by Glenys Livingstone Ph.D.
a version of this was published in Conscious Living issue 77 p.86-87, Spring 2007.
We in the Southern Hemisphere are just emerging out of the dark part of the year’s cycle around the Sun: the Winter Solstice in late June being the point of that transition. We are now entering the first light quarter of the year’s cycle. The quarter just passed is the darkest quarter, which is the period from Autumn Equinox/Mabon to Winter Solstice/Yule (in Australia that is from March 20-23 to June 20-23: see the Wheel of the Year diagram).
The mid-point of that quarter – the “cross-quarter day”, known as Samhain, or in popular culture as “Halloween”, is the ceremonial marking of the ending of things – all kinds of endings – because it is deep Autumn when last Summer’s leaves are turning and falling: ‘Samhain’ literally means ‘Summer’s end’. It may be felt in the bodymind as the air cools, and the dark part of the day continues to lengthen. Something is clearly over. We may feel it more if we are personally in the midst of an ending of some kind, or the dark and coolness may themselves evoke memories of past losses and grief. This seasonal time of Samhain is a time for letting go to the Dark – the sacred Dark, understanding and accepting its place in the creative process of Life: that is, a new breath cannot be taken until the old one is let go of. And it is the space between the breaths that Samhain – the Dark Moment of the year – particularly celebrates. It is about letting go to uncertainty, as old forms melt down, and break apart. So it is at the same time, a surrender to new possibilities.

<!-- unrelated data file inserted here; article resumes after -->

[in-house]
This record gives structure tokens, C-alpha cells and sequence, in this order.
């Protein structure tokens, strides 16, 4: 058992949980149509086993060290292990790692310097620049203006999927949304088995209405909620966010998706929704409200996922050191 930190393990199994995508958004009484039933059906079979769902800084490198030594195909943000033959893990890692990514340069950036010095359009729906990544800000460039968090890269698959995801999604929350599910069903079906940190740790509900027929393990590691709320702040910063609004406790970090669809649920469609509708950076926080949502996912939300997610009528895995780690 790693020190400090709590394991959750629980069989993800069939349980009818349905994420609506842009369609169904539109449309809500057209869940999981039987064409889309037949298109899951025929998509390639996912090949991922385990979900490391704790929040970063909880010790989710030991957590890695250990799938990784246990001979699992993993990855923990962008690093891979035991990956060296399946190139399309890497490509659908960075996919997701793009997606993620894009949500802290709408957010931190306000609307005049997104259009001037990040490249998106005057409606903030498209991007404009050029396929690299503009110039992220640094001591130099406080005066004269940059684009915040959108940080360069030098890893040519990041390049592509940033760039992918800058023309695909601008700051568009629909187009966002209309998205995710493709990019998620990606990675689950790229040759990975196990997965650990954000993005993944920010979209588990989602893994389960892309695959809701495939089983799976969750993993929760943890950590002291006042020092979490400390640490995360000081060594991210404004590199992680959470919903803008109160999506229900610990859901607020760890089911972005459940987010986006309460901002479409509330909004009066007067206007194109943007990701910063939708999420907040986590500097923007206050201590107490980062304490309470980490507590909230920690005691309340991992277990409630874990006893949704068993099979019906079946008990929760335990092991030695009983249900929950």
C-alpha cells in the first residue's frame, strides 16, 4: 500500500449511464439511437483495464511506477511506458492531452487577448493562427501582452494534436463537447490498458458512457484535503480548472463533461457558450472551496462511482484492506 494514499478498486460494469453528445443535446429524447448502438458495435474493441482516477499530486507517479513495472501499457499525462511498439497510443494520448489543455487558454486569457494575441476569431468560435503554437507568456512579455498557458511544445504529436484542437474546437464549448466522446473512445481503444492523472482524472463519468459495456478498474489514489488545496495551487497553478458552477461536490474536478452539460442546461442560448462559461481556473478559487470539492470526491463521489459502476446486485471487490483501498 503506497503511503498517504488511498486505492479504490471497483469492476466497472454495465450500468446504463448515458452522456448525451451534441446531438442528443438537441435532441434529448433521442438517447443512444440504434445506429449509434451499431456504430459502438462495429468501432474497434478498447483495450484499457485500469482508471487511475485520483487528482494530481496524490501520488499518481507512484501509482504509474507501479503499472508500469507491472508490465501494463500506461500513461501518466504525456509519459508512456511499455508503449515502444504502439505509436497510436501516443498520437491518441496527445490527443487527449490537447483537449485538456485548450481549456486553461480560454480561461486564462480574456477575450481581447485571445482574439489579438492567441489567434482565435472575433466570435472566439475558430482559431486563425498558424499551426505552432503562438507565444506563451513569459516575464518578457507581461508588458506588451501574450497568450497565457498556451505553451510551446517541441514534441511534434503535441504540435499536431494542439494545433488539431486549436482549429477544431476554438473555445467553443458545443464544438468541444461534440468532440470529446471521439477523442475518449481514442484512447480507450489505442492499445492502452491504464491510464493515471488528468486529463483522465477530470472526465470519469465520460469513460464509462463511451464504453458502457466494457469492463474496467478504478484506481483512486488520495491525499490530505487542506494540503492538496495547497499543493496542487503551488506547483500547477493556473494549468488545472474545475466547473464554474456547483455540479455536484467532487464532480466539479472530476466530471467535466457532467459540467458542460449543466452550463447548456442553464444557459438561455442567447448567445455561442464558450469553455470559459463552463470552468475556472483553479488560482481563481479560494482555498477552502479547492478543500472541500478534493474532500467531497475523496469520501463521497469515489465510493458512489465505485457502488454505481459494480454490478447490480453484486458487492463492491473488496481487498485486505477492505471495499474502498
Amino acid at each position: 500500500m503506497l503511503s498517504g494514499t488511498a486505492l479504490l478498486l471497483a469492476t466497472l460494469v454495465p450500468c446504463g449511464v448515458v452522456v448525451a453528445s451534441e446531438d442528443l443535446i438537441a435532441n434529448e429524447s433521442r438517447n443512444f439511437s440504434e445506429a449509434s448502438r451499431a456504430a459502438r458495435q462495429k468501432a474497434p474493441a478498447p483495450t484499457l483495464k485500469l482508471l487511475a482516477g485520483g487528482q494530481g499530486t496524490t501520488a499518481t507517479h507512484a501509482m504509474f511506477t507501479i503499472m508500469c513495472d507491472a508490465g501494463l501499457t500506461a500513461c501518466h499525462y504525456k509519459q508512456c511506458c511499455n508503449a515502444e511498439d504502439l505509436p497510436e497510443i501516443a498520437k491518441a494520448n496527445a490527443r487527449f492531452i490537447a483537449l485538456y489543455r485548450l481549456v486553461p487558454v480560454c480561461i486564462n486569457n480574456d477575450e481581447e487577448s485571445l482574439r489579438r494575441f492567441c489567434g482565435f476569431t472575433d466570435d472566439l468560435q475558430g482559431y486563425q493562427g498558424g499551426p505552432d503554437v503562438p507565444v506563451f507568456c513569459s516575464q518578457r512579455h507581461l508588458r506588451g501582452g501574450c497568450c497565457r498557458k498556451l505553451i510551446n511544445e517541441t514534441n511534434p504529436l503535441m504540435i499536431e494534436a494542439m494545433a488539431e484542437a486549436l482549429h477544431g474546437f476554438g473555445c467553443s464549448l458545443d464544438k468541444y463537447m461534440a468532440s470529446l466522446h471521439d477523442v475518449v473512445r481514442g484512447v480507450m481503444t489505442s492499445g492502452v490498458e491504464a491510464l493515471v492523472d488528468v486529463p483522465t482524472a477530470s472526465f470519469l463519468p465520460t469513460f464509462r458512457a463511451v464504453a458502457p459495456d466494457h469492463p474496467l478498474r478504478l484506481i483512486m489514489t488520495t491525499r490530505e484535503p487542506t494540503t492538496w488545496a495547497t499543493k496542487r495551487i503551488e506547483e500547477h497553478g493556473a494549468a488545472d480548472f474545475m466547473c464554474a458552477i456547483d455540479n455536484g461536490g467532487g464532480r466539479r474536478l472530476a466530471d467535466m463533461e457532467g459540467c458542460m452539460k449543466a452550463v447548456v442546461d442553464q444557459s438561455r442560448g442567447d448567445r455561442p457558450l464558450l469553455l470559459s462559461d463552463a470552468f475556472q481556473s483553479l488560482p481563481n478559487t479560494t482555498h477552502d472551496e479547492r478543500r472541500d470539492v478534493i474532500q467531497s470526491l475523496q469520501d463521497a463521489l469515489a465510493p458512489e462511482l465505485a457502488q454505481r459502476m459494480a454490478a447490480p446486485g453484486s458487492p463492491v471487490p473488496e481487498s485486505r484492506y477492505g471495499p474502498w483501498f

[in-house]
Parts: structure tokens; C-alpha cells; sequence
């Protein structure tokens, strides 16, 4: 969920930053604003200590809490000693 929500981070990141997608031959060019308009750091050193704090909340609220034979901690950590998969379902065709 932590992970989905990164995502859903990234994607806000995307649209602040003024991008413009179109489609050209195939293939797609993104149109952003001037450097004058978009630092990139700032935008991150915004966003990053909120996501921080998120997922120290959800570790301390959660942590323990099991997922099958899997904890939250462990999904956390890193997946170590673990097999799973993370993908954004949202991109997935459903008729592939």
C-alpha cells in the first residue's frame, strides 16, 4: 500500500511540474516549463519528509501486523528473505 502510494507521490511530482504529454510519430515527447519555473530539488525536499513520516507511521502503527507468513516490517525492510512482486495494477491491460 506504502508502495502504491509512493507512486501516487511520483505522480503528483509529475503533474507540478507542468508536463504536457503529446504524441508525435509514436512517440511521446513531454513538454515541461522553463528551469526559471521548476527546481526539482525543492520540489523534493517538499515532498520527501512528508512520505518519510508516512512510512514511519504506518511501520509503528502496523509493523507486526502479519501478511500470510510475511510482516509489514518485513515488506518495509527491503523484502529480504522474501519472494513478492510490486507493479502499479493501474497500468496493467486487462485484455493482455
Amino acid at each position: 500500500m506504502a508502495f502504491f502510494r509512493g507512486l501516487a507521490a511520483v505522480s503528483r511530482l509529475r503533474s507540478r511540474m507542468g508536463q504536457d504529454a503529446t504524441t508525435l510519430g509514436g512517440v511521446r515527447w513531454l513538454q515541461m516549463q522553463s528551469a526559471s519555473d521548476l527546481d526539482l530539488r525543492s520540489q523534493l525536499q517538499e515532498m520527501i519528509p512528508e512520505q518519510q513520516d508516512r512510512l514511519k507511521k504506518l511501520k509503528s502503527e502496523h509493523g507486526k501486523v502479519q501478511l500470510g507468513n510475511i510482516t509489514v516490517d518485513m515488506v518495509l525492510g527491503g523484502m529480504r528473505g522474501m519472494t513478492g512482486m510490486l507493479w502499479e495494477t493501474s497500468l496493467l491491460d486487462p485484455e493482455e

Samhain may be understood as the New Year in this Earth-based spiritual practice, and as with any New Year, it is a time for re-solutions, the conceiving and imagining of the new. It is only in the darkness of the night that the stars may be seen. It is in the darkness of the womb that new life may implant itself. The ancient forebears of Old Europe who marked these Earth-Sun holy days, had noticed that with every ending there is a new beginning: though it may take some time to get to it, we may rest in – or at least accept – the fertile emptiness. Samhain has been imagined poetically in traditional celebrations as “the vast sunless sea”, or it may be expressed as the Void, the Womb of All. It is the season of the Old One, the Crone, whose process is one of transformation: if we have the eyes to see clearly, death and endings are transformations, and a process in which the Cosmos is constantly engaged. To be alive in this Cosmos means to be participating in that process. Nothing stays as it is. In our light and youth obsessed culture the Old Dark One’s gift and particular imaginal fertility has not been recognised; and it is a gift of renewal and possibility.
Winter Solstice then is the seasonal moment following Samhain that marks the peaking of the dark, and the turn back into the light. It is a continuation of the theme of the fertile Dark, but it is also celebrated as the “birth” of light, the birth of All, as the Sun begins its journey back to the South, as Earth’s tilt creates this experience. The revelation of the Winter Solstice is that it is the fullness of the dark that gives birth to all manifest form. This Earth-based religious moment was adopted by Christianity for the celebration of Christmas, which in the Australian context is clearly out of sync with the Winter Solstice Moment in June: a further alienation from roots in the Dark Earth.